Cool Remote Desktop Shortcut

Remote Desktop is a fancy new word for “Terminal Services”. It’s a cool way for systems administrators (or sons and\or boyfriends) to troubleshoot any computer running Windows XP Professional from any other computer in the world. It’s also a cool way of using one keyboard and mouse to control several computers, or for the IT guy to do routine server administration from his desk two floors down from the server room. But there’s one annoying behavior of Remote Desktop that a lot of us geeks don’t like: once someone has logged on to a computer with Remote Desktop, that computer’s console session (the session displayed on the monitor) is locked until the someone physically walks up to that computer and unlocks it. This is more of a personal annoyance than a problem, but let me give you a scenario when this might actually hamper the usefulness of remote administration.

Let’s imagine that a company has several monitors embedded in the wall of the receptionist area of their office. These monitors are connected to several older PCs that continuously run Powerpoint presentations that show pictures of the company’s products and welcome messages for visiting clients. If the company wants to change or update the Powerpoint presentation, the IT guy normally has to walk to the closet wherever these PCs are located and manually copy the new PPT file to the PCs and restart Powerpoint. He or she could do this from their desk using Remote Desktop, but unfortunately since Remote Desktop locks the console session, the IT guy will still have to walk to the closet and manually press CTRL+ALT+DEL to unlock the computers… unless you follow this trick:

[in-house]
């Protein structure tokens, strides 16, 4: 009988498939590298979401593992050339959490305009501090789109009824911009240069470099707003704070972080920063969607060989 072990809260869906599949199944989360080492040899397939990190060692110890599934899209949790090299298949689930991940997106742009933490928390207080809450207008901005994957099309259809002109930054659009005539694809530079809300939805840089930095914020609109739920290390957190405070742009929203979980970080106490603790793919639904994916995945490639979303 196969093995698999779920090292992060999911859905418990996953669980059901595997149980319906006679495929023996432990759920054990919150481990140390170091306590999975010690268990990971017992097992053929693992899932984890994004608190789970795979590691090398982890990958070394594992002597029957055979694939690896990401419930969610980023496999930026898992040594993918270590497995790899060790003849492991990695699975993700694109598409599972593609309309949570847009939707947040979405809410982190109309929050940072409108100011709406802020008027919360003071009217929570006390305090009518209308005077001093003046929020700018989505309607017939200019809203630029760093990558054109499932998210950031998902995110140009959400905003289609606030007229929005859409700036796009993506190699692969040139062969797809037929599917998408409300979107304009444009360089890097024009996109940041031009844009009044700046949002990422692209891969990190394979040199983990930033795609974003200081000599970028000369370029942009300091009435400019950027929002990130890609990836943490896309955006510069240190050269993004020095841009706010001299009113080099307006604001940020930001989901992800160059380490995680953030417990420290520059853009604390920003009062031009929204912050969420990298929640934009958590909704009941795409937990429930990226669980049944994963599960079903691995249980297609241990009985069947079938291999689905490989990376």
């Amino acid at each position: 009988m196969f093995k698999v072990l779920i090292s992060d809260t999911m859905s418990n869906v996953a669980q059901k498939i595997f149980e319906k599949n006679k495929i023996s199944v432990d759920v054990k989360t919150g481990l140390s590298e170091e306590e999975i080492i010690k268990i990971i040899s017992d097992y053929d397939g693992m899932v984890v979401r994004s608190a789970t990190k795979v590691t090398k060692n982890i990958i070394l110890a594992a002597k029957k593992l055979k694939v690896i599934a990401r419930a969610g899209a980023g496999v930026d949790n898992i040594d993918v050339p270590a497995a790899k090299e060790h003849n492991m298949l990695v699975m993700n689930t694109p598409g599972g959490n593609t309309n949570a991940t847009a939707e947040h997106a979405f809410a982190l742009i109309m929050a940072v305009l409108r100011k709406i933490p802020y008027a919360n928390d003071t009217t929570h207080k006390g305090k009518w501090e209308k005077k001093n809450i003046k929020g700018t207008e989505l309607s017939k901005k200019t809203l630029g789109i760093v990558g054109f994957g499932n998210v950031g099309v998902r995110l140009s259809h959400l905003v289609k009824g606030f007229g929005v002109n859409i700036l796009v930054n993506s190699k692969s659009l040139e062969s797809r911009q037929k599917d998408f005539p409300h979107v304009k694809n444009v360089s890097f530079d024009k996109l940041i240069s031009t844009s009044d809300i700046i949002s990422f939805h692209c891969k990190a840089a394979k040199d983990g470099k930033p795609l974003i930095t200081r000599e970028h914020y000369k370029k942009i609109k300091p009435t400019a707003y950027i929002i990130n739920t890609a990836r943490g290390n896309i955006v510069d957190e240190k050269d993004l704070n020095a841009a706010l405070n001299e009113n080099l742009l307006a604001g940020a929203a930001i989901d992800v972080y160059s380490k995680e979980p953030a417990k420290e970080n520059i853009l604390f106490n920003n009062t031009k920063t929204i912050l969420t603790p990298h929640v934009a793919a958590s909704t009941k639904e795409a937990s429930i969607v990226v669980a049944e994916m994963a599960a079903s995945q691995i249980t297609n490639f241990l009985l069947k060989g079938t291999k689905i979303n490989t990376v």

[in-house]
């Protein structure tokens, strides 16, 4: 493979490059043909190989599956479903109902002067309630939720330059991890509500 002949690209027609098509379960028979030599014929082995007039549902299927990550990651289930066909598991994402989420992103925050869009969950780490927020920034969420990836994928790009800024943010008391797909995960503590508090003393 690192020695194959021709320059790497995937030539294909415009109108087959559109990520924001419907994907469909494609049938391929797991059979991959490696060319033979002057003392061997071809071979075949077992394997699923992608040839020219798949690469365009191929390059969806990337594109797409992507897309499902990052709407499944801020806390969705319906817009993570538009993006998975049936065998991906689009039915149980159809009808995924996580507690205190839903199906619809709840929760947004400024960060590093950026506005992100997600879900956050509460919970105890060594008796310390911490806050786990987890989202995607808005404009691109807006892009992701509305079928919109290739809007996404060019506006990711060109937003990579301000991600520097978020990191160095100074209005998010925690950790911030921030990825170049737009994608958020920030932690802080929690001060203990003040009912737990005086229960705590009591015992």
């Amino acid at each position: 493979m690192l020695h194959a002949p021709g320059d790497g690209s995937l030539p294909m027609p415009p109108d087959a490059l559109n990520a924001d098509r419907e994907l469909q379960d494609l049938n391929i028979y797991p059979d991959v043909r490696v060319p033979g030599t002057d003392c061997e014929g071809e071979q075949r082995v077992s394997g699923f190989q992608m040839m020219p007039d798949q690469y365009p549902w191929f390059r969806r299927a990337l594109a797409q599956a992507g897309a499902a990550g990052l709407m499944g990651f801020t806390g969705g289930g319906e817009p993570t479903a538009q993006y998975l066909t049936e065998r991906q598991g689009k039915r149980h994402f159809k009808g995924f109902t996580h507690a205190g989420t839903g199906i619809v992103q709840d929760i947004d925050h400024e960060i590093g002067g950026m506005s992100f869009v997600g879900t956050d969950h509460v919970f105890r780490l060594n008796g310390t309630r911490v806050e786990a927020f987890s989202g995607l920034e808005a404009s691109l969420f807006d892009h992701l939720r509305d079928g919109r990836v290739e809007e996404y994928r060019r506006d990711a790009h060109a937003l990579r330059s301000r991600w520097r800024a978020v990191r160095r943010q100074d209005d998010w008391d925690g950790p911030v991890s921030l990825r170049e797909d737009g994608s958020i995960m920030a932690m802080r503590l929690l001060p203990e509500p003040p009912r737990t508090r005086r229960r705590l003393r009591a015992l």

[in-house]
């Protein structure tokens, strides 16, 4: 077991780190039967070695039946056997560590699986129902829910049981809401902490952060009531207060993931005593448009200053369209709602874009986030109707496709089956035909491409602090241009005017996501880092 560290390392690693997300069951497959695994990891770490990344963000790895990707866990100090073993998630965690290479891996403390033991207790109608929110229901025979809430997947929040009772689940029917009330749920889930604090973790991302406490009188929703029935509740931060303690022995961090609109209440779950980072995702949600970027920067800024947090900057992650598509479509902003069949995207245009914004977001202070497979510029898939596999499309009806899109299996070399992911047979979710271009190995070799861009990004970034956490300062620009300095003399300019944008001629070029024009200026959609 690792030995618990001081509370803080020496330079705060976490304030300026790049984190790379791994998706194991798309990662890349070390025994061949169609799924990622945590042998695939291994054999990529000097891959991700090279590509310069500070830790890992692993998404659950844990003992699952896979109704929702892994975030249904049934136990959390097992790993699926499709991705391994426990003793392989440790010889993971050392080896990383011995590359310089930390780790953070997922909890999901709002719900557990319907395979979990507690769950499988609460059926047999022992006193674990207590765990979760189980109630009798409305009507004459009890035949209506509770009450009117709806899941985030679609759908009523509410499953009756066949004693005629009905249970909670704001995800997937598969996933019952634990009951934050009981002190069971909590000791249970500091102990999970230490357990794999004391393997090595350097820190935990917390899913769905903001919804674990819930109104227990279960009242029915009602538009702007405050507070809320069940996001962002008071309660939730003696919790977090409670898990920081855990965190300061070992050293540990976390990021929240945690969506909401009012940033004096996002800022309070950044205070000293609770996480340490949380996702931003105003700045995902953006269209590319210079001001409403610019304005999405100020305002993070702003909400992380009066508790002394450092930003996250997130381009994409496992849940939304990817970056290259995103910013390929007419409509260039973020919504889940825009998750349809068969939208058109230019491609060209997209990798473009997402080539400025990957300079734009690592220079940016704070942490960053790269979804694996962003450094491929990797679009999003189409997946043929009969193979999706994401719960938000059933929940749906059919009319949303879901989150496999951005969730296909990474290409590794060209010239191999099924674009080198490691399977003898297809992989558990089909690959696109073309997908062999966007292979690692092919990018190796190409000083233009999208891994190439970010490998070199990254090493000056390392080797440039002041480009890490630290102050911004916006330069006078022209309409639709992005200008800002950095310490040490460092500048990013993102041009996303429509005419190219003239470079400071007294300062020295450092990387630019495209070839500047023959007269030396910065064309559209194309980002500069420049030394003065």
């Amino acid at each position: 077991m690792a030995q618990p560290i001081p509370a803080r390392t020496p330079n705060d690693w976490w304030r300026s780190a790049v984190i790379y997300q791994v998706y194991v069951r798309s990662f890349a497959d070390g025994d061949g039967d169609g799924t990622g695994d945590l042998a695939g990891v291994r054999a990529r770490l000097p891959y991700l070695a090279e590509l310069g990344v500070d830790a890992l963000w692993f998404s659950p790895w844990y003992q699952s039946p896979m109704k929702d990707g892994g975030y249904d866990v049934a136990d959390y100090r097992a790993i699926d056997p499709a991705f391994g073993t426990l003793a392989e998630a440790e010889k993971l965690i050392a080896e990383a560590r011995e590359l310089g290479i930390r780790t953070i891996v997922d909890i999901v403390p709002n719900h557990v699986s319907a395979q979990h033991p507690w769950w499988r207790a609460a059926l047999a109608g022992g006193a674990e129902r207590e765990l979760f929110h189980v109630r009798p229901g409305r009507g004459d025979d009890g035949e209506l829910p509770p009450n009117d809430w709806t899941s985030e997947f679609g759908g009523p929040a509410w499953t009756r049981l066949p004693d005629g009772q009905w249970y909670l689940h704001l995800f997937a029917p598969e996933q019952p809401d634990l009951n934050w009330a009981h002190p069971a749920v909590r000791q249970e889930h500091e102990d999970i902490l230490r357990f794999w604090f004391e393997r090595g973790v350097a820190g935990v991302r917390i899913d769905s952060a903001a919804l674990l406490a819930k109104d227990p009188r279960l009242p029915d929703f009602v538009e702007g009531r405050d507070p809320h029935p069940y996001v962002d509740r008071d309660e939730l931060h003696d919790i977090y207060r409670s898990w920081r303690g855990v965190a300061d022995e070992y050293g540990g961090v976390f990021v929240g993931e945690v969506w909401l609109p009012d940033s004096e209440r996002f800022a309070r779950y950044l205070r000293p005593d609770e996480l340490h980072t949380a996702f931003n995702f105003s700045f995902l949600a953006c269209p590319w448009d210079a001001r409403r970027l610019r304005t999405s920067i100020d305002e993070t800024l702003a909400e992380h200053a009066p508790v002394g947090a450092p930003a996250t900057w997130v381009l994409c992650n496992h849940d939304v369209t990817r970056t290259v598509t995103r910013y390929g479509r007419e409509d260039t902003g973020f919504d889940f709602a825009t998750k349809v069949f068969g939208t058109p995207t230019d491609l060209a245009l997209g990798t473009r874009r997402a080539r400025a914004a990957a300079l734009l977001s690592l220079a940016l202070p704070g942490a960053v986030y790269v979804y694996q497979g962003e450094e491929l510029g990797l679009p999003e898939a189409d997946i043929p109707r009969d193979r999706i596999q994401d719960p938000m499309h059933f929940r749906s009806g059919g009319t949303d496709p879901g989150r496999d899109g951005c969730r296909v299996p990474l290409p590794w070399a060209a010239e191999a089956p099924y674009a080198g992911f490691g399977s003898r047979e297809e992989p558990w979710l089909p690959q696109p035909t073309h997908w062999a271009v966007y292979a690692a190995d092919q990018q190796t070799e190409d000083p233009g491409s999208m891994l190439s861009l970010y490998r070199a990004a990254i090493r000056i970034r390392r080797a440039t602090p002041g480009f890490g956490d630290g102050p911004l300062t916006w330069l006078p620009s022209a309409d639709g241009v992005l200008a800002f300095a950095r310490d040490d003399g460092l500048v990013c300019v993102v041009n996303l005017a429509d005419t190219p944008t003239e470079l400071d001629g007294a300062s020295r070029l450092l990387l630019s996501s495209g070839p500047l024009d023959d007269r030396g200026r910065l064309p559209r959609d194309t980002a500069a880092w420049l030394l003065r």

Right-click on any empty area of the desktop and select New > Shortcut. In the “location” box, enter (or paste) this text:

%windir%\System32\tscon.exe 0 /dest:console

Click “Next”, then give the new shortcut a name and click “Finish”. Once this has been done, you can copy the shortcut to any PC you’d like. To have XP end the Remote Desktop session and immediately return to the console session, simply click the new shortcut you made to end the remote session.


Although “Robocopy” sounds like something robots do to make baby robots, it actually stands for “Robust File Copy” and is a popular (and free) tool from Microsoft. It’s included with Windows Vista and is available for Windows XP and Windows 200 as part of the Windows 2003 Server Resource Kit (despite the “Windows 2003? name, Robocopy works just fine in Windows 2000, XP and Vista).

What’s so cool about it is that it’s a command-line program for copying files from one place to another, yet it has some powerful features that you can’t get simply by dragging and dropping files using Windows Explorer. For instance, you can have Robocopy copy all the NTFS security information from certain files. You can set the number of retries on failed copies, exclude or include changed, newer or older files, copy subdirectories but not empty ones, copy subdirectories including empty ones and much, much more.